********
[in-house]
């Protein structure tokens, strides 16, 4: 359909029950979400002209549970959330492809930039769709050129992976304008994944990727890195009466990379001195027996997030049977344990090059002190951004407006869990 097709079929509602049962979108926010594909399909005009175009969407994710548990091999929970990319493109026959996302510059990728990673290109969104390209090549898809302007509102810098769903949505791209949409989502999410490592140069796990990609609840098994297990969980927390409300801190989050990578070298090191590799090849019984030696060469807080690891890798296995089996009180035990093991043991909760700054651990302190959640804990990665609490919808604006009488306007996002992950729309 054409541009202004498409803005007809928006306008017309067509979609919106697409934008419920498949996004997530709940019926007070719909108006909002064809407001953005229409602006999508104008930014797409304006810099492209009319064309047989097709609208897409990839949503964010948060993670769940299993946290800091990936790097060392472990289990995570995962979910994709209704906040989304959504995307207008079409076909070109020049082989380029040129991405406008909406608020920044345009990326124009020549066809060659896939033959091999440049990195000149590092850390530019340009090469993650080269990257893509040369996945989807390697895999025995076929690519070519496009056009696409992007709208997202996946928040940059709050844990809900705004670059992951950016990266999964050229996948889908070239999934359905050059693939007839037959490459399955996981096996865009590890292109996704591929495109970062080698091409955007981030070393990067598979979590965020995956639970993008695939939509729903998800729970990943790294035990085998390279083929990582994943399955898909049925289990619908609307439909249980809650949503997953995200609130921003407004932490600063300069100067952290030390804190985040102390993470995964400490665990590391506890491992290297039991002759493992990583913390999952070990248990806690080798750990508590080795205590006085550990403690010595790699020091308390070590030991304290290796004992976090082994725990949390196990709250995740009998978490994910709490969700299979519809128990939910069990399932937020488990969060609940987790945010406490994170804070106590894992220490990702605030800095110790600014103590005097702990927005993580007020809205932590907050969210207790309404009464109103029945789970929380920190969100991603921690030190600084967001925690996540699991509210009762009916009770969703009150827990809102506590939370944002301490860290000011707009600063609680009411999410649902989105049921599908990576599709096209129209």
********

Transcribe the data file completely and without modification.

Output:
[in-house]
């Protein structure tokens, strides 16, 4: 359909029950979400002209549970959330492809930039769709050129992976304008994944990727890195009466990379001195027996997030049977344990090059002190951004407006869990 097709079929509602049962979108926010594909399909005009175009969407994710548990091999929970990319493109026959996302510059990728990673290109969104390209090549898809302007509102810098769903949505791209949409989502999410490592140069796990990609609840098994297990969980927390409300801190989050990578070298090191590799090849019984030696060469807080690891890798296995089996009180035990093991043991909760700054651990302190959640804990990665609490919808604006009488306007996002992950729309 054409541009202004498409803005007809928006306008017309067509979609919106697409934008419920498949996004997530709940019926007070719909108006909002064809407001953005229409602006999508104008930014797409304006810099492209009319064309047989097709609208897409990839949503964010948060993670769940299993946290800091990936790097060392472990289990995570995962979910994709209704906040989304959504995307207008079409076909070109020049082989380029040129991405406008909406608020920044345009990326124009020549066809060659896939033959091999440049990195000149590092850390530019340009090469993650080269990257893509040369996945989807390697895999025995076929690519070519496009056009696409992007709208997202996946928040940059709050844990809900705004670059992951950016990266999964050229996948889908070239999934359905050059693939007839037959490459399955996981096996865009590890292109996704591929495109970062080698091409955007981030070393990067598979979590965020995956639970993008695939939509729903998800729970990943790294035990085998390279083929990582994943399955898909049925289990619908609307439909249980809650949503997953995200609130921003407004932490600063300069100067952290030390804190985040102390993470995964400490665990590391506890491992290297039991002759493992990583913390999952070990248990806690080798750990508590080795205590006085550990403690010595790699020091308390070590030991304290290796004992976090082994725990949390196990709250995740009998978490994910709490969700299979519809128990939910069990399932937020488990969060609940987790945010406490994170804070106590894992220490990702605030800095110790600014103590005097702990927005993580007020809205932590907050969210207790309404009464109103029945789970929380920190969100991603921690030190600084967001925690996540699991509210009762009916009770969703009150827990809102506590939370944002301490860290000011707009600063609680009411999410649902989105049921599908990576599709096209129209």